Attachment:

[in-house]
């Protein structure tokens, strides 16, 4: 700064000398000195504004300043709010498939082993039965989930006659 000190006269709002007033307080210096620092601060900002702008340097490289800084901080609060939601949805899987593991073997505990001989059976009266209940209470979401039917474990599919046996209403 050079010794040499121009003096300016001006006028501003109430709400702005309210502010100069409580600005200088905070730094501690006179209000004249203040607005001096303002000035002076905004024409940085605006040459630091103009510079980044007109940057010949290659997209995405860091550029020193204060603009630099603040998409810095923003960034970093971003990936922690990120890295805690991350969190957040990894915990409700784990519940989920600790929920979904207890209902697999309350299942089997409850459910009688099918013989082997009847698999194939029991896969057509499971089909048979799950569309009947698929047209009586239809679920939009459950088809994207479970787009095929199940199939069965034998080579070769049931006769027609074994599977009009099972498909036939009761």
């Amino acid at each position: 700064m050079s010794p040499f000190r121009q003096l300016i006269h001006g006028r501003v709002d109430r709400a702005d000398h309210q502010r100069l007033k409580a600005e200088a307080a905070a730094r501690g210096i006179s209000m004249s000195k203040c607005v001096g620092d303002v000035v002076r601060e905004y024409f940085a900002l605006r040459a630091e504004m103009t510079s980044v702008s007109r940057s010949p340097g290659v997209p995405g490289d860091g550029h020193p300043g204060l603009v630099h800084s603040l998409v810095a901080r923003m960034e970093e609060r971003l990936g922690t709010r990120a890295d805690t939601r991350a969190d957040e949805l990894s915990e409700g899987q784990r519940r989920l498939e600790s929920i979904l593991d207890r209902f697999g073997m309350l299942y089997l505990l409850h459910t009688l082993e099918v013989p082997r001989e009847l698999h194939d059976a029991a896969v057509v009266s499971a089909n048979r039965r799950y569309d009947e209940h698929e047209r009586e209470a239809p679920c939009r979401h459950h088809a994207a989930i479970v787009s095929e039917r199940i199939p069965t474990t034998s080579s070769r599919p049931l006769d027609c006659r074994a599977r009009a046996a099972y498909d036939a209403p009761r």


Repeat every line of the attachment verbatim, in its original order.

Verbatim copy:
[in-house]
């Protein structure tokens, strides 16, 4: 700064000398000195504004300043709010498939082993039965989930006659 000190006269709002007033307080210096620092601060900002702008340097490289800084901080609060939601949805899987593991073997505990001989059976009266209940209470979401039917474990599919046996209403 050079010794040499121009003096300016001006006028501003109430709400702005309210502010100069409580600005200088905070730094501690006179209000004249203040607005001096303002000035002076905004024409940085605006040459630091103009510079980044007109940057010949290659997209995405860091550029020193204060603009630099603040998409810095923003960034970093971003990936922690990120890295805690991350969190957040990894915990409700784990519940989920600790929920979904207890209902697999309350299942089997409850459910009688099918013989082997009847698999194939029991896969057509499971089909048979799950569309009947698929047209009586239809679920939009459950088809994207479970787009095929199940199939069965034998080579070769049931006769027609074994599977009009099972498909036939009761």
């Amino acid at each position: 700064m050079s010794p040499f000190r121009q003096l300016i006269h001006g006028r501003v709002d109430r709400a702005d000398h309210q502010r100069l007033k409580a600005e200088a307080a905070a730094r501690g210096i006179s209000m004249s000195k203040c607005v001096g620092d303002v000035v002076r601060e905004y024409f940085a900002l605006r040459a630091e504004m103009t510079s980044v702008s007109r940057s010949p340097g290659v997209p995405g490289d860091g550029h020193p300043g204060l603009v630099h800084s603040l998409v810095a901080r923003m960034e970093e609060r971003l990936g922690t709010r990120a890295d805690t939601r991350a969190d957040e949805l990894s915990e409700g899987q784990r519940r989920l498939e600790s929920i979904l593991d207890r209902f697999g073997m309350l299942y089997l505990l409850h459910t009688l082993e099918v013989p082997r001989e009847l698999h194939d059976a029991a896969v057509v009266s499971a089909n048979r039965r799950y569309d009947e209940h698929e047209r009586e209470a239809p679920c939009r979401h459950h088809a994207a989930i479970v787009s095929e039917r199940i199939p069965t474990t034998s080579s070769r599919p049931l006769d027609c006659r074994a599977r009009a046996a099972y498909d036939a209403p009761r």